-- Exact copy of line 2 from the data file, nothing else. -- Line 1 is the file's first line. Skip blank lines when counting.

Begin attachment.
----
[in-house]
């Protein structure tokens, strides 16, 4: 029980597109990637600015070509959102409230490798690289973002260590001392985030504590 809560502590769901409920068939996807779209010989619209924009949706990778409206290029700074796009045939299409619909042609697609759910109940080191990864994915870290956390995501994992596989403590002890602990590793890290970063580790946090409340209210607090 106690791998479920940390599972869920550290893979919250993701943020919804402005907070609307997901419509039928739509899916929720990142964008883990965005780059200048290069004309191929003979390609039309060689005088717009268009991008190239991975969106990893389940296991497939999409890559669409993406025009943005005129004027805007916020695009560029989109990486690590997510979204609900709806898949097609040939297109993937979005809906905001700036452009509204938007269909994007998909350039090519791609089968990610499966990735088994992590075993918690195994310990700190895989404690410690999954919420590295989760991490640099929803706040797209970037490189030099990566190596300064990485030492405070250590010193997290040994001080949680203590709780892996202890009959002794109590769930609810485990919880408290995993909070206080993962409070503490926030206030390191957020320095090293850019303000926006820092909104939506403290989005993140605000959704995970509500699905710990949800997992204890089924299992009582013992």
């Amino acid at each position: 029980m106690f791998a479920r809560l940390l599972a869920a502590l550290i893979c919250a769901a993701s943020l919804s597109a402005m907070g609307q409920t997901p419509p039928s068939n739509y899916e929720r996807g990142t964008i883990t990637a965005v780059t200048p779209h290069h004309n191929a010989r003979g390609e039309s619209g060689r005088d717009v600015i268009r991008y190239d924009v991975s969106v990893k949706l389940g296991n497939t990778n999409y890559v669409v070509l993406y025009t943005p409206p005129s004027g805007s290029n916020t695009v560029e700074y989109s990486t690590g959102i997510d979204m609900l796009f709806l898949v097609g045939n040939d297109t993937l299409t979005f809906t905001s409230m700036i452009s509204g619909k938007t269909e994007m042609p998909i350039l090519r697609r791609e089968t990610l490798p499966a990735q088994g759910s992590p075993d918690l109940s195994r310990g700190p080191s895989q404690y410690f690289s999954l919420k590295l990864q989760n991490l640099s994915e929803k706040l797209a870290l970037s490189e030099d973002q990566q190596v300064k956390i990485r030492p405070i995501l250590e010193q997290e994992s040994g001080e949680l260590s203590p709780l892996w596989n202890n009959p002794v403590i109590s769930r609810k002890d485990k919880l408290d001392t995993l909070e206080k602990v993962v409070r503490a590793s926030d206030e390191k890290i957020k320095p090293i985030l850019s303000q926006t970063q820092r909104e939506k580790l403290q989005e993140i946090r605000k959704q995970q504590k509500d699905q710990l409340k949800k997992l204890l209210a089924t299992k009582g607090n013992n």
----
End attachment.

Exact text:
């Protein structure tokens, strides 16, 4: 029980597109990637600015070509959102409230490798690289973002260590001392985030504590 809560502590769901409920068939996807779209010989619209924009949706990778409206290029700074796009045939299409619909042609697609759910109940080191990864994915870290956390995501994992596989403590002890602990590793890290970063580790946090409340209210607090 106690791998479920940390599972869920550290893979919250993701943020919804402005907070609307997901419509039928739509899916929720990142964008883990965005780059200048290069004309191929003979390609039309060689005088717009268009991008190239991975969106990893389940296991497939999409890559669409993406025009943005005129004027805007916020695009560029989109990486690590997510979204609900709806898949097609040939297109993937979005809906905001700036452009509204938007269909994007998909350039090519791609089968990610499966990735088994992590075993918690195994310990700190895989404690410690999954919420590295989760991490640099929803706040797209970037490189030099990566190596300064990485030492405070250590010193997290040994001080949680203590709780892996202890009959002794109590769930609810485990919880408290995993909070206080993962409070503490926030206030390191957020320095090293850019303000926006820092909104939506403290989005993140605000959704995970509500699905710990949800997992204890089924299992009582013992």